Telios uses peer-to-peer (P2P) technology to enable its users to communicate. A P2P network is a decentralized network where individuals can share information without requiring a third party. Peers are equally privileged participants in the network and function as both "clients" (customers) and "servers" (suppliers). For example, online marketplaces are P2P services. They enable buyers and sellers to switch their position. A P2P network is formed by nodes or computers that interact with each other. The more nodes, the more powerful and resilient the network is. A serverless network rules out a single point of failure and prevents a complete shutdown of the network. In the case where several computers go down, communication is still possible between active peers.

Road to data ownership#

Data Ownership

A P2P network brings a different meaning to users' private data ownership. It differs from client-server architecture, depending on servers (suppliers) to provide information to the requester (client/customer). An example of a client-server architecture is Google. Google services represent a server where a Google account is a client. Let's illustrate the difference of ownership between centralized (client-server architecture) and decentralized (P2P) models. When a user decides to store content such as photos on Google Drive, Google owns your content. In contrast, users can keep their content on their own devices on P2P communication, thus owning their information. However, even though you own and control your data, it still needs to be secure.

Telios' End-to-end encryption#

Telios security is cutting edge! We believe privacy and security are closely related. We use end-to-end encryption (E2EE) to protect your private data. E2EE makes your communication only readable by you and the person or the group of people you decide to communicate with. Telios differentiates itself by encrypting the metadata as well. In this case, the email headers. An email header contains information about:

  • The sender
  • The sender's local IP address
  • The recipient
  • The time the email was sent
  • The email's route, which shows how the email got to the destination.

That’s already a lot of information and makes the body of the email not as relevant as we could think. “Metadata is what allows an actual enumerated understanding, a precise record of all the private activities in all of our lives. It shows our associations, our political affiliations and our actual activities.”. Edward Snowden


E2EE is similar to a treasure hunt in the physical world. Alice sends to Bob's address (Bob's public key) an encrypted treasure map. Only Bob can decrypt it using his private key. After authentication, thanks to Alices' signature (Alice's private key) on the map, Bob can retrieve the treasure (email). Technology is either beautiful or invisible, and Telios' encryption happens in the background to bring you the most user-friendly experience. Because we believe in transparency to build trust and long-lasting relationships, our code is open source.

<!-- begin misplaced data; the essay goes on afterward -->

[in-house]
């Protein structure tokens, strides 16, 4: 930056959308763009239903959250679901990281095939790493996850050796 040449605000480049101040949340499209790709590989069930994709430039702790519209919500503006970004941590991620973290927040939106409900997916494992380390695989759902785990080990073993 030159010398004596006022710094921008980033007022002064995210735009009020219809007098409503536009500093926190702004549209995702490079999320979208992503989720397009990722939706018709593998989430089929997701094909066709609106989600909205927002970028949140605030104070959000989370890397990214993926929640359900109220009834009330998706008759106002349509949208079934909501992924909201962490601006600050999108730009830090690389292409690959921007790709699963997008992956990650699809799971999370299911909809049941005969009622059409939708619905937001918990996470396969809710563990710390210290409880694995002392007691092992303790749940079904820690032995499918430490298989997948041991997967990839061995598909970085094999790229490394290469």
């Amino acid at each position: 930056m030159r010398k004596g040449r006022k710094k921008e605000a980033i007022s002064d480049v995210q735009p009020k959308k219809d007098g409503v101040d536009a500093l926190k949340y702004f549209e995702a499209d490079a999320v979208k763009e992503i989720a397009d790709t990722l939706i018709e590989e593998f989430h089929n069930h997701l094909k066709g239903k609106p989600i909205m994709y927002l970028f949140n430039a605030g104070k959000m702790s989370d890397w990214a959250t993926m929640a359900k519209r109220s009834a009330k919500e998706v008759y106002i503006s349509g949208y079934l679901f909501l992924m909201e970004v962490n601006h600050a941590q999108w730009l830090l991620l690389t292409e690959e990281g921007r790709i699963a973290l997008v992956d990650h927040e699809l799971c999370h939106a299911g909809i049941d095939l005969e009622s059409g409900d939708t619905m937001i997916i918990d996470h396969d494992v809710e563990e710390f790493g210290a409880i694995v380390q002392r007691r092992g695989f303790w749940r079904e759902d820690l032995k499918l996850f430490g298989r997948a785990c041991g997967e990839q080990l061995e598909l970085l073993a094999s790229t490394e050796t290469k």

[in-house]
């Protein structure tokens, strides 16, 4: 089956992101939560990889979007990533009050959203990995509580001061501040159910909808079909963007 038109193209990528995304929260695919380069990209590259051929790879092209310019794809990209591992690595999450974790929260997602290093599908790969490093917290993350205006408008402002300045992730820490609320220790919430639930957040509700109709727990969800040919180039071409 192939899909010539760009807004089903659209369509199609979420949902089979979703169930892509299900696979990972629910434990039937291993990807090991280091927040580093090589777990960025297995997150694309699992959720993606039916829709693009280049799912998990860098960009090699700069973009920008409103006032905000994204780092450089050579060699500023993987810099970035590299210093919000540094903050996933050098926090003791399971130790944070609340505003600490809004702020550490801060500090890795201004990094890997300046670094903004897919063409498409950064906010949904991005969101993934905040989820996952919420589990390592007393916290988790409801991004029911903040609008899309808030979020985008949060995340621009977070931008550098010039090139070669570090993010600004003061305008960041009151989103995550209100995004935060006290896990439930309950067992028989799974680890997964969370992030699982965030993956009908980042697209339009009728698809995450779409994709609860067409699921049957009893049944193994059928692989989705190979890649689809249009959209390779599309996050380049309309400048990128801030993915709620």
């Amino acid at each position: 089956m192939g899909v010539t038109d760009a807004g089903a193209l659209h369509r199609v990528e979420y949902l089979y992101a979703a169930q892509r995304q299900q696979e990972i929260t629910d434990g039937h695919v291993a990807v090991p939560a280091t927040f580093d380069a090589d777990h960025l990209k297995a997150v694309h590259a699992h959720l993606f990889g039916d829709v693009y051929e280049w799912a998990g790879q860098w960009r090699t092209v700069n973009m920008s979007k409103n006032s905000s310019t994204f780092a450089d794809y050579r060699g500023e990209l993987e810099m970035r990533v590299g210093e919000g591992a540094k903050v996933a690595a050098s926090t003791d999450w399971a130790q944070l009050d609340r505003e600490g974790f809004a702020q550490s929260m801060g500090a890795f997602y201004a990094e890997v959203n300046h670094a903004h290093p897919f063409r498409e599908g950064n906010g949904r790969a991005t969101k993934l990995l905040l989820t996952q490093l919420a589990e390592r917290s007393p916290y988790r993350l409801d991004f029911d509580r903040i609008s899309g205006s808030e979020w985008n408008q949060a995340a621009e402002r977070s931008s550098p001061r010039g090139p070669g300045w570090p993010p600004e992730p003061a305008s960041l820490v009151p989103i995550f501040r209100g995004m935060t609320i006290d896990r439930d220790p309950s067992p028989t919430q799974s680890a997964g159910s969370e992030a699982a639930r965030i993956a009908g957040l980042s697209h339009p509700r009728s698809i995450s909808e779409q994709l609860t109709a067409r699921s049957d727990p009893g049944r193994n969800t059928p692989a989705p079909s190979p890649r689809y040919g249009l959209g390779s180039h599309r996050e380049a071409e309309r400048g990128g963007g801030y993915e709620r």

"Trust, but verify." - Open Source Code#

Telios client codebase is open source. You can verify the encryption methods used and validate our privacy claims. We believe that feedback and transparency will help us grow to sharpen our product.

Telios' core values#

At Telios, we value:

  • Privacy
  • Security
  • Data Ownership
  • Transparency

Online privacy is at a tipping point. Join the new wave!#

Why does Privacy matters?

Pierre Kraus

Pierre Kraus

Business Analyst @Telios

Redefining the meaning of privacy#

The exponential increase of data transactions#

As of April 2020, 59% of the world's population uses The Internet, resulting in a 33% user growth between 2014 and 2020. Additionally, the amount of generated data per minute sheds light on the scale at which communication and data exchange keep on flourishing. In one minute:

  • 41,666,667 messages exchanged by WhatsApp users.
  • 319 new users on Twitter.
  • 479,452 people engage with Reddit content.
  • 150,000 messages were sent on Facebook. These numbers demonstrate how much data is exchanged in one minute.

On the Internet, data privacy refers to the protection of personal data from third parties. For years companies like Google, Facebook, or Yahoo have had access to our private data and used it as means of monetization. For example, Facebook's advertising revenue made up 98% of its total revenue in 2018. When it comes to Google and Yahoo, their advertising revenue represented between 80-90% of their total income.

Privacy as a Human Right#

"The use of collected information subtly reinforces or modifies individuals' behaviors and begs the question to what extent users have control over their own decisions?"#